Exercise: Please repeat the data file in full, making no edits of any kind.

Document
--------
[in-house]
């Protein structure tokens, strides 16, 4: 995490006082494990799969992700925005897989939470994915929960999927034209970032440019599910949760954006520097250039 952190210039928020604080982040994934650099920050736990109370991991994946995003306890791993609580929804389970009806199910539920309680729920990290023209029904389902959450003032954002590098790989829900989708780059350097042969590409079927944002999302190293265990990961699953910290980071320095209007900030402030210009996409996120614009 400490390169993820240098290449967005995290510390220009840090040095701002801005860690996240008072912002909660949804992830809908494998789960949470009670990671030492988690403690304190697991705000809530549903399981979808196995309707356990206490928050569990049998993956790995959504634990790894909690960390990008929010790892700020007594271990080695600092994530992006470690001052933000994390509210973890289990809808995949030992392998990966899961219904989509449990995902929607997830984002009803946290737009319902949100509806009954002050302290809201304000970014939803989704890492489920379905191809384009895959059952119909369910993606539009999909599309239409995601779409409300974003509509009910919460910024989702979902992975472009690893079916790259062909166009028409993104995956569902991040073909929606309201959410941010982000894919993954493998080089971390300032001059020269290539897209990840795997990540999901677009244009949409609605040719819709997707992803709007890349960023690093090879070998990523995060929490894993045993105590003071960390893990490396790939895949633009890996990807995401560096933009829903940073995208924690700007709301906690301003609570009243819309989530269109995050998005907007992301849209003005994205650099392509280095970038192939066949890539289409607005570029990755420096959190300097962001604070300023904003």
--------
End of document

[in-house]
């Protein structure tokens, strides 16, 4: 995490006082494990799969992700925005897989939470994915929960999927034209970032440019599910949760954006520097250039 952190210039928020604080982040994934650099920050736990109370991991994946995003306890791993609580929804389970009806199910539920309680729920990290023209029904389902959450003032954002590098790989829900989708780059350097042969590409079927944002999302190293265990990961699953910290980071320095209007900030402030210009996409996120614009 400490390169993820240098290449967005995290510390220009840090040095701002801005860690996240008072912002909660949804992830809908494998789960949470009670990671030492988690403690304190697991705000809530549903399981979808196995309707356990206490928050569990049998993956790995959504634990790894909690960390990008929010790892700020007594271990080695600092994530992006470690001052933000994390509210973890289990809808995949030992392998990966899961219904989509449990995902929607997830984002009803946290737009319902949100509806009954002050302290809201304000970014939803989704890492489920379905191809384009895959059952119909369910993606539009999909599309239409995601779409409300974003509509009910919460910024989702979902992975472009690893079916790259062909166009028409993104995956569902991040073909929606309201959410941010982000894919993954493998080089971390300032001059020269290539897209990840795997990540999901677009244009949409609605040719819709997707992803709007890349960023690093090879070998990523995060929490894993045993105590003071960390893990490396790939895949633009890996990807995401560096933009829903940073995208924690700007709301906690301003609570009243819309989530269109995050998005907007992301849209003005994205650099392509280095970038192939066949890539289409607005570029990755420096959190300097962001604070300023904003």